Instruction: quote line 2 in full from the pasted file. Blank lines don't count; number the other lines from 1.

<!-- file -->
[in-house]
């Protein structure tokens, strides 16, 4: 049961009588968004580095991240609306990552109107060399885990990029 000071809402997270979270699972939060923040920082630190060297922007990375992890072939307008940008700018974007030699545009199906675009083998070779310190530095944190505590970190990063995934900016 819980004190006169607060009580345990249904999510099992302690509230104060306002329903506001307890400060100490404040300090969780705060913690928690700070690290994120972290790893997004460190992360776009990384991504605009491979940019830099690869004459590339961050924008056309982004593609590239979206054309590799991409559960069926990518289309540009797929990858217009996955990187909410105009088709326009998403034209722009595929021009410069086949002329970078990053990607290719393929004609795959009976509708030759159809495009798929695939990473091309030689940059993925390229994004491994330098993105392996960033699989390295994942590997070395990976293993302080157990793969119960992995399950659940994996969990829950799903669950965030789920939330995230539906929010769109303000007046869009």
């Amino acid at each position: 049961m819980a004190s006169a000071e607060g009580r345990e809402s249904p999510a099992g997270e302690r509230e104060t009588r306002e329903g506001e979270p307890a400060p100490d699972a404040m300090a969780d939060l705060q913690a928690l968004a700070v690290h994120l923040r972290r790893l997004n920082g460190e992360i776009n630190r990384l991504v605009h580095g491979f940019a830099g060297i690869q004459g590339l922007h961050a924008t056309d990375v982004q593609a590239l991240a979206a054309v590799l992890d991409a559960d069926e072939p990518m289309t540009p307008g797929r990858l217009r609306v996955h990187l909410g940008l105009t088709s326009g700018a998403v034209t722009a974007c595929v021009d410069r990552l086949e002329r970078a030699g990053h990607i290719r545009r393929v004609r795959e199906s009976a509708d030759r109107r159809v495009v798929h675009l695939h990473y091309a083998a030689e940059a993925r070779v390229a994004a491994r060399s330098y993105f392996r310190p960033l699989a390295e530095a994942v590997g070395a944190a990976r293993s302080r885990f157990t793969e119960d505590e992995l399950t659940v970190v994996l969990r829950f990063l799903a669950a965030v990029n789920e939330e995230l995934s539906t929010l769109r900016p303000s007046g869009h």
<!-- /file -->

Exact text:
């Protein structure tokens, strides 16, 4: 049961009588968004580095991240609306990552109107060399885990990029 000071809402997270979270699972939060923040920082630190060297922007990375992890072939307008940008700018974007030699545009199906675009083998070779310190530095944190505590970190990063995934900016 819980004190006169607060009580345990249904999510099992302690509230104060306002329903506001307890400060100490404040300090969780705060913690928690700070690290994120972290790893997004460190992360776009990384991504605009491979940019830099690869004459590339961050924008056309982004593609590239979206054309590799991409559960069926990518289309540009797929990858217009996955990187909410105009088709326009998403034209722009595929021009410069086949002329970078990053990607290719393929004609795959009976509708030759159809495009798929695939990473091309030689940059993925390229994004491994330098993105392996960033699989390295994942590997070395990976293993302080157990793969119960992995399950659940994996969990829950799903669950965030789920939330995230539906929010769109303000007046869009």